Matthew Cooper travels to Washington D.C. once a month so regulators at the Consumer Financial Protection Bureau (CFBP) can help him understand how to better serve and protect customers through EarnUp, an application that helps customers make micropayments (a portion of each paycheck) to pay off their loans all in one place.
EarnUp and fintech companies like it stand in contrast to traditional financial institutions like loan company Navient and mortgage company Ocwen which are being sued by the CFBP for alleged deceptive practices. At the same time, Massachusetts is suing Ocwen for “abusive” mortgage servicing practices. As Republicans call for the abolition of the CFBP or the dismissal of director Richard Cordray, Cooper and others like him seek to maintain close relationships with the agency so that they can create products that better serve and protect consumers.
“The CFPB is the primary regulator in our specific space,” says Zach Perret, CEO of Plaid, a company that creates the infrastructure needed for fintech applications to communicate with banks. “The ever-changing fintech landscape is one of the biggest challenges for us … We have found it incredibly valuable to engage with the regulators”
James Garvey, CEO of Self Lender, a credit-building loan application, believes that companies can help develop better consumer protections by talking with regulators. With the goal of helping consumers build credit cheaply, Garvey wants to make sure that his application is fair and easy to use while Cooper measures his business success by how often customers are able to accelerate their loan payments.
Working with behavioral economics professor Dr. Dan Ariely at Duke University, EarnUp has been a part of research aimed at persuading customers to improve their financial health. Ariely and Cooper run tests on data collected by the company to determine what “moves the needle” for consumer behavior. Users were more likely to accelerate loan payments if they rounded up to a clean number than if they were invited to increase the payment by a small amount, for example. They also were more likely to accelerate payments if they were given the impression that their actions resulted in “earnings” as opposed to “savings.”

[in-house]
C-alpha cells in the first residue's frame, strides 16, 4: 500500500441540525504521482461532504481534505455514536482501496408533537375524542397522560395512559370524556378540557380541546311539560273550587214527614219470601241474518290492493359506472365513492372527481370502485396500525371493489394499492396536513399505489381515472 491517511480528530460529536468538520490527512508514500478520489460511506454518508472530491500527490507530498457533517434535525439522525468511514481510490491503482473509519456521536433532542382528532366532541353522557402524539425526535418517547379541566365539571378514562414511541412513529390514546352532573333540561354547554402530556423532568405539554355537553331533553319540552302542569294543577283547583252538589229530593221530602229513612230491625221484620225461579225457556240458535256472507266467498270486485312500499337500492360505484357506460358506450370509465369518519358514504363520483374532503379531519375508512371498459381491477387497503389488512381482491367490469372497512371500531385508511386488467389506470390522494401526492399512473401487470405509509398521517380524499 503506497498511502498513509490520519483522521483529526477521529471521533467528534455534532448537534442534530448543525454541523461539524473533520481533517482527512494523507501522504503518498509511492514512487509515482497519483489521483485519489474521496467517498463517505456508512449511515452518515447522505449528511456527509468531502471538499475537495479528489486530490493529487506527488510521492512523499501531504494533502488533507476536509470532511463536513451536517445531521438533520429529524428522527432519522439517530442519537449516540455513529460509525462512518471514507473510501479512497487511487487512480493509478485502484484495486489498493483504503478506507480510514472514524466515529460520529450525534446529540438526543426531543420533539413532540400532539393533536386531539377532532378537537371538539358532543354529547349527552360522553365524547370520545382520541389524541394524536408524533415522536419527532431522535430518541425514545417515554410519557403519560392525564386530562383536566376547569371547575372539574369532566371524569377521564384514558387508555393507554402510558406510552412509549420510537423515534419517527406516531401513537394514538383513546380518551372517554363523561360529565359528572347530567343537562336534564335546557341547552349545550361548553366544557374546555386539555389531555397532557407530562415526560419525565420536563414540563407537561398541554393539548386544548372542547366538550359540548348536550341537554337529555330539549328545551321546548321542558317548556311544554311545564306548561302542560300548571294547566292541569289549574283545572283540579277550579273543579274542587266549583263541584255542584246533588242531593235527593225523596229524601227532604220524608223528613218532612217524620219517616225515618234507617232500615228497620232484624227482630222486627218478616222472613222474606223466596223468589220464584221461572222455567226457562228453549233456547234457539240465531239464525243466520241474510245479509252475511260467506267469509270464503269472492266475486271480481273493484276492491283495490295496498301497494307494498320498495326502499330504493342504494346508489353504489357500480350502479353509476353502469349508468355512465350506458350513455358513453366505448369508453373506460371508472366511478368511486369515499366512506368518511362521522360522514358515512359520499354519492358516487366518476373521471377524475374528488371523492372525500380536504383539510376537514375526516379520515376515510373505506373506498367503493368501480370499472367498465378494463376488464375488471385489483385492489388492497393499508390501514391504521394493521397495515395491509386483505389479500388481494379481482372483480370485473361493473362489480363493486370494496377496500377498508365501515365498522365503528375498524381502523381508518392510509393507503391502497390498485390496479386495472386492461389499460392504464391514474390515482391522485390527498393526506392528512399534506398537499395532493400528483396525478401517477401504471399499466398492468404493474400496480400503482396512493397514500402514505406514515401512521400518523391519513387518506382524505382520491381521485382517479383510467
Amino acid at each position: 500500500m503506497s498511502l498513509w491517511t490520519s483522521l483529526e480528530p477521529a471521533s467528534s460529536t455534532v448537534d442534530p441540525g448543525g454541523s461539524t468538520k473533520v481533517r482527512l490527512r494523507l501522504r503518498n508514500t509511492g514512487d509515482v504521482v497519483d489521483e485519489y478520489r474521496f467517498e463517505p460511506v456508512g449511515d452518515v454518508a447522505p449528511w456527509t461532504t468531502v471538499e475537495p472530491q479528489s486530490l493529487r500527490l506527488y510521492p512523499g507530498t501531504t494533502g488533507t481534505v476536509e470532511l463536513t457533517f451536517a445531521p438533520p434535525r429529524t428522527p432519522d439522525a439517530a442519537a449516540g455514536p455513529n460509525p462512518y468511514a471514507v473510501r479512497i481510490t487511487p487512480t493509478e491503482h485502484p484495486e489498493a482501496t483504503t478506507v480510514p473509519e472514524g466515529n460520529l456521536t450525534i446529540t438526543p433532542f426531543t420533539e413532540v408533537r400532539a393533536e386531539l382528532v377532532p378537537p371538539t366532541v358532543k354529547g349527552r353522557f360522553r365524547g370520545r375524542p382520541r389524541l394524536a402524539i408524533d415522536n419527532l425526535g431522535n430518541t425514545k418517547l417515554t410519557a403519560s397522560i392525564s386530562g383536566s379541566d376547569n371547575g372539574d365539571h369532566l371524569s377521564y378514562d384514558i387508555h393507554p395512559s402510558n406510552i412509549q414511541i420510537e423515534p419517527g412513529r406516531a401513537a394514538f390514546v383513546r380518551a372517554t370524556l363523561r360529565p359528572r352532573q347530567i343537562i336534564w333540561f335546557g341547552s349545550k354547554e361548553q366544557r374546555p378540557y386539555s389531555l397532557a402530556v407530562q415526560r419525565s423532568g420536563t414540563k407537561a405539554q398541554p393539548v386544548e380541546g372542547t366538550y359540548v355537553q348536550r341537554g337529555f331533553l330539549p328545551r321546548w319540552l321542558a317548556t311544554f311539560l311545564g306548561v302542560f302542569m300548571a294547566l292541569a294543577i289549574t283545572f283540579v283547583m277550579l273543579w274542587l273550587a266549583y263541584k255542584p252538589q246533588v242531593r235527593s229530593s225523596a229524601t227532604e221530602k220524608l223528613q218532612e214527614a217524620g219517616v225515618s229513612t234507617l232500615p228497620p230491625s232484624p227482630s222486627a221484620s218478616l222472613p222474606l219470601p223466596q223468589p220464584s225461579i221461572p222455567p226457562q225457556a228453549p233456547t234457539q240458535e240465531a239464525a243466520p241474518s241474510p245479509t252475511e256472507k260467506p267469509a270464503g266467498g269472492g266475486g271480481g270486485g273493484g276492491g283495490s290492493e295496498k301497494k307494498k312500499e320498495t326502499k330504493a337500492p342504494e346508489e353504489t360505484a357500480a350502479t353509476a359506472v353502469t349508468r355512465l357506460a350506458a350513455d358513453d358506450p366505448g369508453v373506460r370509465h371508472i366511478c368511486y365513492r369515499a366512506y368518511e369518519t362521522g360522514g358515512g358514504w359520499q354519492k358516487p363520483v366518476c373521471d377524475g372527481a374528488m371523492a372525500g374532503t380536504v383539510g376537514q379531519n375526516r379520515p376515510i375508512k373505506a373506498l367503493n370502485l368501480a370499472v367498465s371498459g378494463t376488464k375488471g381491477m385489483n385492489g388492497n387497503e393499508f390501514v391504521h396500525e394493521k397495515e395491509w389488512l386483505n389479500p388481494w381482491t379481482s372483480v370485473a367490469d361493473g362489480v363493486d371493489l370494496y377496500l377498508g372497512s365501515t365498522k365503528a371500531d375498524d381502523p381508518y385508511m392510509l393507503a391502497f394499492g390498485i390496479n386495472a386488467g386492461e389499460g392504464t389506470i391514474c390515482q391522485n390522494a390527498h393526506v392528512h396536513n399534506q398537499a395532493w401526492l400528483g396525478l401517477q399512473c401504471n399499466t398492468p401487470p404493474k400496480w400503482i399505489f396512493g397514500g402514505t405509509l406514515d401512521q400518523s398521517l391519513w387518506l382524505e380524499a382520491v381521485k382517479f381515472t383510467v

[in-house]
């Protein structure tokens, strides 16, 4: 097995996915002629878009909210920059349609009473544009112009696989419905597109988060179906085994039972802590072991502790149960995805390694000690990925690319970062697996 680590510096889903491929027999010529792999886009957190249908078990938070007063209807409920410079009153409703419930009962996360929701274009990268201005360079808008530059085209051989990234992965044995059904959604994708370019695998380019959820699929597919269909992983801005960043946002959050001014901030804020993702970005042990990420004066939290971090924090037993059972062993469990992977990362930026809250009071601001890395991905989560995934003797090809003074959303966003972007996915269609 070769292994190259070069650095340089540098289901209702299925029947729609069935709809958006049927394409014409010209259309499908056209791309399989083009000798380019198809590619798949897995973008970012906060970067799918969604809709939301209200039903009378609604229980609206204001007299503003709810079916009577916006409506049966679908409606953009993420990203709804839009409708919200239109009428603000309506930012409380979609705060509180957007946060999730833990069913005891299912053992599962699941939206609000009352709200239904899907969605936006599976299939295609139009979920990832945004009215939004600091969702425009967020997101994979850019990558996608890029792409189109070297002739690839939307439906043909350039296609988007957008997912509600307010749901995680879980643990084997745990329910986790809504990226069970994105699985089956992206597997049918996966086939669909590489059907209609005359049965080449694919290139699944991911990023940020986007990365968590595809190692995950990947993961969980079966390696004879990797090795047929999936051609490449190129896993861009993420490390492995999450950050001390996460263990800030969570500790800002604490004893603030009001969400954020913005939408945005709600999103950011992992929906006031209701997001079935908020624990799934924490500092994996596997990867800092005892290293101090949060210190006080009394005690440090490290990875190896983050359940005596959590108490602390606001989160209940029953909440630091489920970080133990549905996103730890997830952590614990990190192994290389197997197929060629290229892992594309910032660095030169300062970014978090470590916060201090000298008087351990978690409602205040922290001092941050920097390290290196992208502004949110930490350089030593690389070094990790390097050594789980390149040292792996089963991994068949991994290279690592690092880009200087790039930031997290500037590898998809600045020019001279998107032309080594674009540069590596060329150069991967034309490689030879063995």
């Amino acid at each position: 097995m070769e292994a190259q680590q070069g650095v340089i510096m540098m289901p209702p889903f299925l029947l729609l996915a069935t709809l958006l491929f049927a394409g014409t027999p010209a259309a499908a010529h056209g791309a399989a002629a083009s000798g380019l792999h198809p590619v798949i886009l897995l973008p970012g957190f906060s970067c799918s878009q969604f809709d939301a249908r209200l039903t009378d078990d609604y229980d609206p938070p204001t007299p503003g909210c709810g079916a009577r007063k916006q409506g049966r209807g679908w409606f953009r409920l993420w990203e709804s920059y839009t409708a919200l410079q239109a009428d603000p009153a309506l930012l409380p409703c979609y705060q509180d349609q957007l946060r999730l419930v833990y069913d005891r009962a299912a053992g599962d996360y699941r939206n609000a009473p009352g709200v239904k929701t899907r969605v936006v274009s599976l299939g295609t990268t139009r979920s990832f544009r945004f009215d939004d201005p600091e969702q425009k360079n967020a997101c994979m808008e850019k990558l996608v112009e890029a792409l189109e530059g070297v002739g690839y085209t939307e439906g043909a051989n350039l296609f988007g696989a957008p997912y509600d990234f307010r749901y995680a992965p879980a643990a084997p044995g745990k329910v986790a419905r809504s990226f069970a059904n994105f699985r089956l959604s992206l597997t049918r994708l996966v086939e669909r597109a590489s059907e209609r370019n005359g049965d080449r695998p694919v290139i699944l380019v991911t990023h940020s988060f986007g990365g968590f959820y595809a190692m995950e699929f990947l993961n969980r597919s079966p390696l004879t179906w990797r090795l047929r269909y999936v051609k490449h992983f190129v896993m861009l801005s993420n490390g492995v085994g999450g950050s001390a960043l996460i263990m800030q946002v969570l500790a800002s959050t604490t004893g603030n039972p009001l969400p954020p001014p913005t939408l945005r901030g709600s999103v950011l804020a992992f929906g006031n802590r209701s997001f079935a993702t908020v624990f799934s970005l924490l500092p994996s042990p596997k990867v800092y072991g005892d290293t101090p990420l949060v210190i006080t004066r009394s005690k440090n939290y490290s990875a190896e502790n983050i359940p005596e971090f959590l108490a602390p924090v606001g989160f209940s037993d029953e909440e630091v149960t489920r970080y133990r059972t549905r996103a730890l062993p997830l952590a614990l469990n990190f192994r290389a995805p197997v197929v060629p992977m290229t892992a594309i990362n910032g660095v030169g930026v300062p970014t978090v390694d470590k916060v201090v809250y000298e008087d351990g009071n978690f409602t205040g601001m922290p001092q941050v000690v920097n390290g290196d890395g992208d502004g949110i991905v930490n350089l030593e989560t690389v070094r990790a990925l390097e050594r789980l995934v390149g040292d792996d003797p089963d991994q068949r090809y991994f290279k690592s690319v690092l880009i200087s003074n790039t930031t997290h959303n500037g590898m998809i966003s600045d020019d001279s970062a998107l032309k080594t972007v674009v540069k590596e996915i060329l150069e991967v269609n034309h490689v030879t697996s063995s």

Self Lender now gains 200 customers a day. EarnUp manages more than a billion dollars in loans on its platform. Both CEOs profit off of making consumers’ financial lives easier. “There’s a tradeoff between meeting and working with regulators and building your business,” Perret says. “If you don’t have a meaningful business with consumers or customers, engagement with regulators doesn’t matter. So it’s kind of a Catch 22.” For Garvey and Cooper, the value of their businesses comes from the same consumer protection mindset of CFPB regulators.
When Molly Killian, 32, started using Self Lender she had already been working to rebuild her credit for years. Like many people, she didn’t have a solid understanding of credit when she was younger. “People my age seemed to have missed an opportunity,” Killian says. “People’s parents were old fashioned and didn’t want to discuss their financial situation and so kids were left looking for financial advisors.” Kyle Dickinson, 24, started using Self Lender in September and describes himself as a “self-taught finance geek.” He uses sites like Credit Karma and Credit Destiny to stay informed and wants to start a blog about building credit. “My friends have to tell me to shut up about credit cards at the bar,” Dickinson says.
Fintech firms continue to innovate in the traditional financial arena. “The past few years have brought a huge number of new businesses iterating on aspects of banking, savings, investments, lending, and reporting, and more,” Perret says. “We’ve seen startups like Venmo, Square, Coinbase, Gusto, Acorns, and hundreds more emerge and give power and functionality to consumers and businesses alike.”
Cooper believes that financial education is on the rise. “It’s never been easier for a consumer to educate themselves irrespective of where they are in the U.S. or their socioeconomic background,” he says. “If you go back 30 or 40 years, consumers really had to rely on their personal network to figure out what type of financial choices they should make in communities that didn’t have the same level of access to that kind of information.” Cooper believes that fintech levels the playing field for consumers. “We’re not interested in helping the richest consumers get richer,” he says. “We want to help average Americans get better.” One example of this is the availability of services that will give you your credit score for free. Budgeting and transferring money is made easier through tools that any American can download.
Getting those customers to sign onto and trust financial applications is the other side of the fintech coin. There is an “emotional and practical” cost to switching applications. “You’re not signing up for Netflix,” Cooper says. “You’re signing up for a loan that you intend to keep for the next 10 years or for a bank account … these are harder choices for the consumer that we hope can be made easier with our products